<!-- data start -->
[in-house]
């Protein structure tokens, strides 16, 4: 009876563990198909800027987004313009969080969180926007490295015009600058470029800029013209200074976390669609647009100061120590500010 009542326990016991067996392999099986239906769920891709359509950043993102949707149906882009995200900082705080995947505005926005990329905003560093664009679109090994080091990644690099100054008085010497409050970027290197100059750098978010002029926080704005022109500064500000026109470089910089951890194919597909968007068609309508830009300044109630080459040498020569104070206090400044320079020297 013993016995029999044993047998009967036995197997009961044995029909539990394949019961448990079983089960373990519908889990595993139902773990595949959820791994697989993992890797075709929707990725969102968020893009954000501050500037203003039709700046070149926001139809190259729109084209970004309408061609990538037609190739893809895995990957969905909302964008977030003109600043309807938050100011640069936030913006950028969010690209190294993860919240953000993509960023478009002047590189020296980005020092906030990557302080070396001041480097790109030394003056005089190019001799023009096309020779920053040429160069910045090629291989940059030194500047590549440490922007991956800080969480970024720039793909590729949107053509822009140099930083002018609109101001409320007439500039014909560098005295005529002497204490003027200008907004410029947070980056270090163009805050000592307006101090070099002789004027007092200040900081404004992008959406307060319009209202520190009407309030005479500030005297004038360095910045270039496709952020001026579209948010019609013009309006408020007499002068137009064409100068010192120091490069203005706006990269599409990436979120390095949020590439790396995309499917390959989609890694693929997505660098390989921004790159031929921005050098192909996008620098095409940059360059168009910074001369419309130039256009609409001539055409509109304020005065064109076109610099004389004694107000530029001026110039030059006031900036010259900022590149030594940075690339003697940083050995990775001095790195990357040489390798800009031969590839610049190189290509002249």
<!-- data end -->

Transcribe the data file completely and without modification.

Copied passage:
[in-house]
């Protein structure tokens, strides 16, 4: 009876563990198909800027987004313009969080969180926007490295015009600058470029800029013209200074976390669609647009100061120590500010 009542326990016991067996392999099986239906769920891709359509950043993102949707149906882009995200900082705080995947505005926005990329905003560093664009679109090994080091990644690099100054008085010497409050970027290197100059750098978010002029926080704005022109500064500000026109470089910089951890194919597909968007068609309508830009300044109630080459040498020569104070206090400044320079020297 013993016995029999044993047998009967036995197997009961044995029909539990394949019961448990079983089960373990519908889990595993139902773990595949959820791994697989993992890797075709929707990725969102968020893009954000501050500037203003039709700046070149926001139809190259729109084209970004309408061609990538037609190739893809895995990957969905909302964008977030003109600043309807938050100011640069936030913006950028969010690209190294993860919240953000993509960023478009002047590189020296980005020092906030990557302080070396001041480097790109030394003056005089190019001799023009096309020779920053040429160069910045090629291989940059030194500047590549440490922007991956800080969480970024720039793909590729949107053509822009140099930083002018609109101001409320007439500039014909560098005295005529002497204490003027200008907004410029947070980056270090163009805050000592307006101090070099002789004027007092200040900081404004992008959406307060319009209202520190009407309030005479500030005297004038360095910045270039496709952020001026579209948010019609013009309006408020007499002068137009064409100068010192120091490069203005706006990269599409990436979120390095949020590439790396995309499917390959989609890694693929997505660098390989921004790159031929921005050098192909996008620098095409940059360059168009910074001369419309130039256009609409001539055409509109304020005065064109076109610099004389004694107000530029001026110039030059006031900036010259900022590149030594940075690339003697940083050995990775001095790195990357040489390798800009031969590839610049190189290509002249």